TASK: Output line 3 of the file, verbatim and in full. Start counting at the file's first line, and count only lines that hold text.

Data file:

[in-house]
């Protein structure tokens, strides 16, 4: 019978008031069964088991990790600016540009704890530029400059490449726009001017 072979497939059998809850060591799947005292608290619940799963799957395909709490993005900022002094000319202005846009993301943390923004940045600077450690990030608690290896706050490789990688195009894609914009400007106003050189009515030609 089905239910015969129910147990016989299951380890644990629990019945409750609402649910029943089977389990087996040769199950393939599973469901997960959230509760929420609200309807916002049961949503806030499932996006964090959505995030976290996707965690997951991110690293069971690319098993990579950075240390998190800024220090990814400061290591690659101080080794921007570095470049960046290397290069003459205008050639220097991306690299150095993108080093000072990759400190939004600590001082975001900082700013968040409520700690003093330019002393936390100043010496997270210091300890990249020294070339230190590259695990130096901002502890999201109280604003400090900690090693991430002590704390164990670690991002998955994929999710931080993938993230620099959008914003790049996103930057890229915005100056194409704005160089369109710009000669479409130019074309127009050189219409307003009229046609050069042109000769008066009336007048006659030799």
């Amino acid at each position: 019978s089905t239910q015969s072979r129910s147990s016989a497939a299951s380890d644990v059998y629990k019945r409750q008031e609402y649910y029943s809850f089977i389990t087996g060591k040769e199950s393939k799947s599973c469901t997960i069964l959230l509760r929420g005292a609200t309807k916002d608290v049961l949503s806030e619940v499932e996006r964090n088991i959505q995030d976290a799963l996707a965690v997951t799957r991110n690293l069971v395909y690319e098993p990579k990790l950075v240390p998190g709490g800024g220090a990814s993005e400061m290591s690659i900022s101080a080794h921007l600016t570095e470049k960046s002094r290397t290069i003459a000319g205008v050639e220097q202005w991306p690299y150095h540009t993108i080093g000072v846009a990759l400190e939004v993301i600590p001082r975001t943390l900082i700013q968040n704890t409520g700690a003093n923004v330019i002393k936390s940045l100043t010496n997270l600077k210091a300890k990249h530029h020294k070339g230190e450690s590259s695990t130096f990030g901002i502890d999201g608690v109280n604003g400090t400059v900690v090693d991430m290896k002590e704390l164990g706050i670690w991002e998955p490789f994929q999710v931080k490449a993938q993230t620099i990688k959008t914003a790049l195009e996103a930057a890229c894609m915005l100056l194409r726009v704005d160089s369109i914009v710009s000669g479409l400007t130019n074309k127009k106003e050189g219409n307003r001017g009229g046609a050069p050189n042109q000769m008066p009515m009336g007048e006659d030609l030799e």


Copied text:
């Amino acid at each position: 019978s089905t239910q015969s072979r129910s147990s016989a497939a299951s380890d644990v059998y629990k019945r409750q008031e609402y649910y029943s809850f089977i389990t087996g060591k040769e199950s393939k799947s599973c469901t997960i069964l959230l509760r929420g005292a609200t309807k916002d608290v049961l949503s806030e619940v499932e996006r964090n088991i959505q995030d976290a799963l996707a965690v997951t799957r991110n690293l069971v395909y690319e098993p990579k990790l950075v240390p998190g709490g800024g220090a990814s993005e400061m290591s690659i900022s101080a080794h921007l600016t570095e470049k960046s002094r290397t290069i003459a000319g205008v050639e220097q202005w991306p690299y150095h540009t993108i080093g000072v846009a990759l400190e939004v993301i600590p001082r975001t943390l900082i700013q968040n704890t409520g700690a003093n923004v330019i002393k936390s940045l100043t010496n997270l600077k210091a300890k990249h530029h020294k070339g230190e450690s590259s695990t130096f990030g901002i502890d999201g608690v109280n604003g400090t400059v900690v090693d991430m290896k002590e704390l164990g706050i670690w991002e998955p490789f994929q999710v931080k490449a993938q993230t620099i990688k959008t914003a790049l195009e996103a930057a890229c894609m915005l100056l194409r726009v704005d160089s369109i914009v710009s000669g479409l400007t130019n074309k127009k106003e050189g219409n307003r001017g009229g046609a050069p050189n042109q000769m008066p009515m009336g007048e006659d030609l030799e």